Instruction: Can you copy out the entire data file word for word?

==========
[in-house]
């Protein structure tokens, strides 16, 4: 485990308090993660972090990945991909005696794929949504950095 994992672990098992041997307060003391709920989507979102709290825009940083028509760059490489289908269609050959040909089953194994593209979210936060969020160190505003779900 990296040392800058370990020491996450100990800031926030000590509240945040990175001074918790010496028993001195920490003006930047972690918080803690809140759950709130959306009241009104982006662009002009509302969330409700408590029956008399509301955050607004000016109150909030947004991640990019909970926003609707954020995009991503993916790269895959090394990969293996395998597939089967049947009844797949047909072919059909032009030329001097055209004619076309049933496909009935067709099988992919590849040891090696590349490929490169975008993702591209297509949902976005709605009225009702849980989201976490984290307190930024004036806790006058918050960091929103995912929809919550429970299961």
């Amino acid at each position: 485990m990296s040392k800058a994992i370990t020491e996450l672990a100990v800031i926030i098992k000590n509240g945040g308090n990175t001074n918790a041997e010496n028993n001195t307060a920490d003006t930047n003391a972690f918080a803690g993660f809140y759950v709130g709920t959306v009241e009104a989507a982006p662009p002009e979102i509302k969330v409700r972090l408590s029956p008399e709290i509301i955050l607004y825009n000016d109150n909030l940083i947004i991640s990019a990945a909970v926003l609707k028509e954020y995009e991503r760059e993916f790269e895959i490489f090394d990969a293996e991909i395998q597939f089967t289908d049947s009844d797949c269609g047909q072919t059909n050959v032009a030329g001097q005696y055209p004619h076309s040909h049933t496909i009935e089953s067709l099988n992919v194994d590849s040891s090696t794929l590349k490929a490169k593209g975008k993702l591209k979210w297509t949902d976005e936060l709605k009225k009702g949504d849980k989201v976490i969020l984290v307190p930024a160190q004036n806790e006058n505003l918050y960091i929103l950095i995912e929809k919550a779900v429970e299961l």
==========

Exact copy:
[in-house]
């Protein structure tokens, strides 16, 4: 485990308090993660972090990945991909005696794929949504950095 994992672990098992041997307060003391709920989507979102709290825009940083028509760059490489289908269609050959040909089953194994593209979210936060969020160190505003779900 990296040392800058370990020491996450100990800031926030000590509240945040990175001074918790010496028993001195920490003006930047972690918080803690809140759950709130959306009241009104982006662009002009509302969330409700408590029956008399509301955050607004000016109150909030947004991640990019909970926003609707954020995009991503993916790269895959090394990969293996395998597939089967049947009844797949047909072919059909032009030329001097055209004619076309049933496909009935067709099988992919590849040891090696590349490929490169975008993702591209297509949902976005709605009225009702849980989201976490984290307190930024004036806790006058918050960091929103995912929809919550429970299961």
């Amino acid at each position: 485990m990296s040392k800058a994992i370990t020491e996450l672990a100990v800031i926030i098992k000590n509240g945040g308090n990175t001074n918790a041997e010496n028993n001195t307060a920490d003006t930047n003391a972690f918080a803690g993660f809140y759950v709130g709920t959306v009241e009104a989507a982006p662009p002009e979102i509302k969330v409700r972090l408590s029956p008399e709290i509301i955050l607004y825009n000016d109150n909030l940083i947004i991640s990019a990945a909970v926003l609707k028509e954020y995009e991503r760059e993916f790269e895959i490489f090394d990969a293996e991909i395998q597939f089967t289908d049947s009844d797949c269609g047909q072919t059909n050959v032009a030329g001097q005696y055209p004619h076309s040909h049933t496909i009935e089953s067709l099988n992919v194994d590849s040891s090696t794929l590349k490929a490169k593209g975008k993702l591209k979210w297509t949902d976005e936060l709605k009225k009702g949504d849980k989201v976490i969020l984290v307190p930024a160190q004036n806790e006058n505003l918050y960091i929103l950095i995912e929809k919550a779900v429970e299961l």